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Archive for June, 2008

What you body knows

Thursday, June 12th, 2008

A wonderful cranial osteopath by the name of Emma Westlake recently said to me ‘ Your body knows what to do’. This should be the mntra of every pregnant woman. ‘My body knows what to do’. Because it does. Even though our entire birth system- be it antenatal care, birth preparation classes or our cultural obsession with horror stories- suggests otherwise.

As much as we choose to focus on the rare abnormalities and the potential but unlikely risks, the truth is our bodies and instincts are extraordinary. When the natural process is left undisturbed, when a woman is left to be her own physical and mental master, then the vast majority will birth without help or complication. There are 6.5 billion people on the planet- most of whom have been born without access to modern medecine- proving the point that we are pretty good at this birth thing.

Whilst medical advance has ade up for where nature has lacked, the truth is a lot of the problems that have afflicted child- bearing in the past have been man-made- based on a lack of hygiene or nutrition and on the insistence on interfering.

We should be grateful for when doctors save us or our babies- of course we should- and as the grateful recipient of an emergency caesarean I do not make such a comment lightly. But intervention very often happens unnecessarily, or as a result of previous intervention and it is this that leads to a mistaken belief in the incompetence of nature. We have, sadly, made birth more abnormal than it needs to be, ensuring that both woemn do not believe in themselevs or their bodies any longer. Yet women have given birth in comas. You body knows what to do.

Birth Stories

Wednesday, June 4th, 2008

Why is it that when you announce that you are to have your appendix out, or a wisdom tooth pulled, everyone rallies around you with mutterings of support and casual ‘You’ll be all right’s, yet upon announcing that you are pregnant, you get relayed nothing but birth horror stories? Thirty-six hour labours, forceps deliveries, emergency dashes to the hospital. And turn on the television and any birth scene is depicted as traumatic, terrifying and torturous. If, as the writer Ben Okri says, nations are the stories that they tell themselves, is it any wonder that as few as 3% of births in this country are truly natural? Are stories of birth as at best an ordeal to be endured self- fulfilling prophecies? Is it possible that by continuously feeding ourselves stories of difficulty, we create the very thing we fear? Fear is one of the biggest impediments to labour and the more fear we cast, the more we make birth difficult for women. In many cultures, long births are unheard of and women never speak of the pain of labour. We need to recognise the extent to which birth is culturally conditioned and instead of simply accepting the stories, search a little deeper. When you try, it is equally not so difficult to find good, even amazing stories. Many many a woman has said to me that giving birth was simply the most extraordinary thing she had ever done and that she marvelled at her capacity to cope. These are the voices that need heard.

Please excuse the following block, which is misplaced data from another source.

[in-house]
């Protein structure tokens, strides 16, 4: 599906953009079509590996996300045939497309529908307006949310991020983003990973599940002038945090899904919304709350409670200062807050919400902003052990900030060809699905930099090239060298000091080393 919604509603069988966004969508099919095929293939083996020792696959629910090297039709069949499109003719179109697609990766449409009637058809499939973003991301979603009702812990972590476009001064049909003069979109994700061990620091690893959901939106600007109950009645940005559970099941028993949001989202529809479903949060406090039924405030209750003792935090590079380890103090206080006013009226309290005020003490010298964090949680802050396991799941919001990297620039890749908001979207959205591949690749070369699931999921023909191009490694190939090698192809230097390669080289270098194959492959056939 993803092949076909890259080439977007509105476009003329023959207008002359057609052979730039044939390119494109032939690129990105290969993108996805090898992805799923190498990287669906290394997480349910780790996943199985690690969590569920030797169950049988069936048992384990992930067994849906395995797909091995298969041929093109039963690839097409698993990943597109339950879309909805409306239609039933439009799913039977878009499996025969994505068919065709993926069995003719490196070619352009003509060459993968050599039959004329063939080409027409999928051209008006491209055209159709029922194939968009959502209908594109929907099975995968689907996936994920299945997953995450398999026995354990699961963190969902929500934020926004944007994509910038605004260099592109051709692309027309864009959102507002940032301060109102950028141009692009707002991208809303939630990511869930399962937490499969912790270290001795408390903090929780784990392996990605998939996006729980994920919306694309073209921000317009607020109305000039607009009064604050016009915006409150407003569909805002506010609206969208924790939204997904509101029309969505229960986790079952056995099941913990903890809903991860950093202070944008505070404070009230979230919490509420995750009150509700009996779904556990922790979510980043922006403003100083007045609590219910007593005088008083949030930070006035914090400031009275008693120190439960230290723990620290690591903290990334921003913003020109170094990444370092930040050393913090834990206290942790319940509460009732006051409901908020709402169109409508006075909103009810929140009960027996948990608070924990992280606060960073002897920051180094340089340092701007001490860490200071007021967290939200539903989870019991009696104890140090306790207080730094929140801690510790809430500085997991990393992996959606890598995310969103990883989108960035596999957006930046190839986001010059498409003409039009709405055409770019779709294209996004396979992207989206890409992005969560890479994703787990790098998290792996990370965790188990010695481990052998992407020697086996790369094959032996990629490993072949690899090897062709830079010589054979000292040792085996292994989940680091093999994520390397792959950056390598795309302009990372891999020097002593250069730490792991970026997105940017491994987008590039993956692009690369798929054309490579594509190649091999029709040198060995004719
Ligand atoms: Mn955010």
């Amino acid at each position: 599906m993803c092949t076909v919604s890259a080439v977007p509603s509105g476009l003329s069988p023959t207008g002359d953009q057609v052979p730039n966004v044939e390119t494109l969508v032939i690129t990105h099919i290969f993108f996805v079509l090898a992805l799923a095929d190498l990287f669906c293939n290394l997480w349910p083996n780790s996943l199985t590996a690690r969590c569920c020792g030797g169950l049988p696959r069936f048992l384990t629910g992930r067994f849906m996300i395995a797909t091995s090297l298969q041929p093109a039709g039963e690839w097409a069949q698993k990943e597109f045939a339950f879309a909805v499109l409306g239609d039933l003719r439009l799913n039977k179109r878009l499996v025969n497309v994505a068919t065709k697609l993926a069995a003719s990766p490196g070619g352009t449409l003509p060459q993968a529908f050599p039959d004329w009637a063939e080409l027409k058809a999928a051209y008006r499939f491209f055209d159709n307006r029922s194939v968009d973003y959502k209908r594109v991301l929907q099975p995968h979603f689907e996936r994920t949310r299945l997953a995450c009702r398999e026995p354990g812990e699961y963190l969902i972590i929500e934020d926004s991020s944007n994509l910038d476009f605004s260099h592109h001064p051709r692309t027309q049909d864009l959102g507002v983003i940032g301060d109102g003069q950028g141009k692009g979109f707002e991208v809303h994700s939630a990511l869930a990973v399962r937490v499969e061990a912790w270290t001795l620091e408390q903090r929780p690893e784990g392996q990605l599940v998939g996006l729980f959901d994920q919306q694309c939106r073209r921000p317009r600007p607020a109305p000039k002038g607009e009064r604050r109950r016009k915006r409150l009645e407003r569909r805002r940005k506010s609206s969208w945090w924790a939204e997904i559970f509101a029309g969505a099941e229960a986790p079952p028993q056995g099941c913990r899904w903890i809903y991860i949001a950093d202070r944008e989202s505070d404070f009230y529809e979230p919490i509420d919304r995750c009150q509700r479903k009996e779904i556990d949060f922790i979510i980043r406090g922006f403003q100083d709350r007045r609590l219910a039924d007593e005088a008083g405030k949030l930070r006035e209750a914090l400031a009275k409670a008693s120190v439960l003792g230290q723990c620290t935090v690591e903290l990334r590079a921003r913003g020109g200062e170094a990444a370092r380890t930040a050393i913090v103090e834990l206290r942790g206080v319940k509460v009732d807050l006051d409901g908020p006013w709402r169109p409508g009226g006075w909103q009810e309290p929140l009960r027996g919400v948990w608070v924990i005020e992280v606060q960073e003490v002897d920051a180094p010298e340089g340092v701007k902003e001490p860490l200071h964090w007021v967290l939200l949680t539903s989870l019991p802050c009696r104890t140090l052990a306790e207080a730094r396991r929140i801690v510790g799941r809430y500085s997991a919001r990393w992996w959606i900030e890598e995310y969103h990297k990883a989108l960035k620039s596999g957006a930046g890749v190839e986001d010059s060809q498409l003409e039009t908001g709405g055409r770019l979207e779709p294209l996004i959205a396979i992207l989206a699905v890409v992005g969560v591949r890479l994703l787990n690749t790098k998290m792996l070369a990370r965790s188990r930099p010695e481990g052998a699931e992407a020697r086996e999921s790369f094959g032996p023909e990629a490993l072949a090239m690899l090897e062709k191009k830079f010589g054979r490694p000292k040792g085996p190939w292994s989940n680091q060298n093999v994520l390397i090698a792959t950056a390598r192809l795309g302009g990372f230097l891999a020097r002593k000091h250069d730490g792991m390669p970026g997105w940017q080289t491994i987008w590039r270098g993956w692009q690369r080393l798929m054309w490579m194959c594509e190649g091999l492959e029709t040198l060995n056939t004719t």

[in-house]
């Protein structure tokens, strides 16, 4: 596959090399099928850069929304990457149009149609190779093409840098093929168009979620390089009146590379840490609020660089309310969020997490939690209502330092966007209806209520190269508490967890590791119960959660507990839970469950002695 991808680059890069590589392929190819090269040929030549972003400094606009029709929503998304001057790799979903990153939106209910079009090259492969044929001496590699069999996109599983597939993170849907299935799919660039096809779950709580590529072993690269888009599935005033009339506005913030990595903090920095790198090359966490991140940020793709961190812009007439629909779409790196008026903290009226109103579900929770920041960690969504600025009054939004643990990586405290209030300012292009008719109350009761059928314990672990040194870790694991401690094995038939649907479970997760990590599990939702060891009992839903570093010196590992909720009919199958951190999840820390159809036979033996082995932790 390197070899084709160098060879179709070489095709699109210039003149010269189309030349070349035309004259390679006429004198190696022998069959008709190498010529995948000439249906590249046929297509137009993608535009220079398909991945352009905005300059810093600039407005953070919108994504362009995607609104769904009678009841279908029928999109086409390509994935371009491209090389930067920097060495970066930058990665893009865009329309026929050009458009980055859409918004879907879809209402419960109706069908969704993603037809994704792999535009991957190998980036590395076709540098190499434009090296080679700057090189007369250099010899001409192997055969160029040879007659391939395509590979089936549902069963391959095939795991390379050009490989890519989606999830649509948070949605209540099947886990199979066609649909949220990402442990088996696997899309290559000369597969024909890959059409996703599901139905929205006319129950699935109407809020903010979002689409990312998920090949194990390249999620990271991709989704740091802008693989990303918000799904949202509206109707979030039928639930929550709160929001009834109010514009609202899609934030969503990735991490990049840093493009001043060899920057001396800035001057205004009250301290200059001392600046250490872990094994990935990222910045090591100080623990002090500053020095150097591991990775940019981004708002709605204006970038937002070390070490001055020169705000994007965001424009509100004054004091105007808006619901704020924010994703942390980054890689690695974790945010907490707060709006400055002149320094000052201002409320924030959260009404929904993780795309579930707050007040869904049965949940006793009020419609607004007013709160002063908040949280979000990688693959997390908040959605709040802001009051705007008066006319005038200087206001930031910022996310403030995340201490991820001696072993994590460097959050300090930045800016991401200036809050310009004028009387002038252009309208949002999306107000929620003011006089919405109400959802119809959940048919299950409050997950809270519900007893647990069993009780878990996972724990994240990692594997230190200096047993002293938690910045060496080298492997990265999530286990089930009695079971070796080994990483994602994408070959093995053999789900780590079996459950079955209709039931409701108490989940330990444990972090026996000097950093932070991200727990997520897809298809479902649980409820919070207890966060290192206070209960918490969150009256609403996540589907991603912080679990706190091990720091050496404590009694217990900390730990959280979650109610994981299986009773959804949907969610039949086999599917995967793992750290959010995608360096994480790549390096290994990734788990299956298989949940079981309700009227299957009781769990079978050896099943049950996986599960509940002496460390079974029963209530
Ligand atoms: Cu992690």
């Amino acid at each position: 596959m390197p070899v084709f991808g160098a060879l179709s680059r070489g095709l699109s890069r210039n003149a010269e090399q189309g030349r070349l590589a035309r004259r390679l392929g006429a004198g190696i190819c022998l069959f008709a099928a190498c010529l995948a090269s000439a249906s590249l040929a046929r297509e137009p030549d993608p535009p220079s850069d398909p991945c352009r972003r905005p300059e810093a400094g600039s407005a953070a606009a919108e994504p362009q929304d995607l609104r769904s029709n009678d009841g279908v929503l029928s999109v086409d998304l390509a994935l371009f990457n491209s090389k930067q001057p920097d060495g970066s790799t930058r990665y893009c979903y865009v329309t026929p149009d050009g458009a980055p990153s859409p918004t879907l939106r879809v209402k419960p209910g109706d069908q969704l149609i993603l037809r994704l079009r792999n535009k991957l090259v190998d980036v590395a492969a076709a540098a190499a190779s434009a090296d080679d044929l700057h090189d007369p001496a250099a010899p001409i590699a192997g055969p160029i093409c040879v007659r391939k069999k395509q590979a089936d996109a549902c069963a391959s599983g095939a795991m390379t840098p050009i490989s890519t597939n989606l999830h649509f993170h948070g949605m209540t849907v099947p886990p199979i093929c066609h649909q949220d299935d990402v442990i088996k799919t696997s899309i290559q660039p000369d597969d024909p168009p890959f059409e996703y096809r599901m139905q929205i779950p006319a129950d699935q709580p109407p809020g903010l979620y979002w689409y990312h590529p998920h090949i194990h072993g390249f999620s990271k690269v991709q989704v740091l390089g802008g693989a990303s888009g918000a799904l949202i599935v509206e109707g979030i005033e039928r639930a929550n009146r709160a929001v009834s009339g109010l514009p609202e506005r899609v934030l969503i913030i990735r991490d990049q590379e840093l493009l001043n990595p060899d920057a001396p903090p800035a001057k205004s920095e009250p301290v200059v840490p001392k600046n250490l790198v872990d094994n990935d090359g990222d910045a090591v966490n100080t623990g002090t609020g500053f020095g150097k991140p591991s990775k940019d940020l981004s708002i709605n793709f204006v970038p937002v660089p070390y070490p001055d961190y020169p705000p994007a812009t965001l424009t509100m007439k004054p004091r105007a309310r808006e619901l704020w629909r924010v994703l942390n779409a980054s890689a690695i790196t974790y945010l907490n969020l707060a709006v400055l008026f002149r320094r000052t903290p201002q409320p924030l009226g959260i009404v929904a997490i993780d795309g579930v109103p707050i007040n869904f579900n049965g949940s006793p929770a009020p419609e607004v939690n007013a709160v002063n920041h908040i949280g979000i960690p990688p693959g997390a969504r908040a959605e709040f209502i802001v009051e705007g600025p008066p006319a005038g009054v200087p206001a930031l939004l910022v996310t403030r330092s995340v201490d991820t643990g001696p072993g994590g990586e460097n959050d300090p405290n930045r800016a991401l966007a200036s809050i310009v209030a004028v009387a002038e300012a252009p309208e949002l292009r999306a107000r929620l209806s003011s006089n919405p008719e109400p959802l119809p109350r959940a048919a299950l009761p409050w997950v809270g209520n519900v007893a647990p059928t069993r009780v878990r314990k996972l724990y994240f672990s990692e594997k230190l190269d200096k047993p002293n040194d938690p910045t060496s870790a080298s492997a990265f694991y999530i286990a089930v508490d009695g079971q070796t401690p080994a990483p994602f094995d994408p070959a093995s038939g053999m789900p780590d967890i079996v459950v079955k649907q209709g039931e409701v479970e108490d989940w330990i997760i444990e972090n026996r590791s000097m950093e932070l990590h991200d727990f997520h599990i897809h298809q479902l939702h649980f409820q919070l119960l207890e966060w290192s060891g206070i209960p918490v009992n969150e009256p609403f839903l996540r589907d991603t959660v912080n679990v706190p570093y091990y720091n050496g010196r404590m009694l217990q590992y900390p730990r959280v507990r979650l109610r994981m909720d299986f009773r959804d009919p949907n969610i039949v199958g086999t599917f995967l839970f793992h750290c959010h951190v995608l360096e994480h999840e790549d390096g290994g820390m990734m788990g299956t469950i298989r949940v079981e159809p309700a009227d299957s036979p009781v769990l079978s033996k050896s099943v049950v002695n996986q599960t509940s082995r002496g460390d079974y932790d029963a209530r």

Postnatal Classes & Workshop

Wednesday, June 4th, 2008

New series of postnatal classes to start June 9th. Please contact me for further details or to book.

I will also be holding a rare couples workshop June 18th (tbc). Please let me know if you are interested. It is £35 per couple and has proved extremely popular in the past so booking is essential.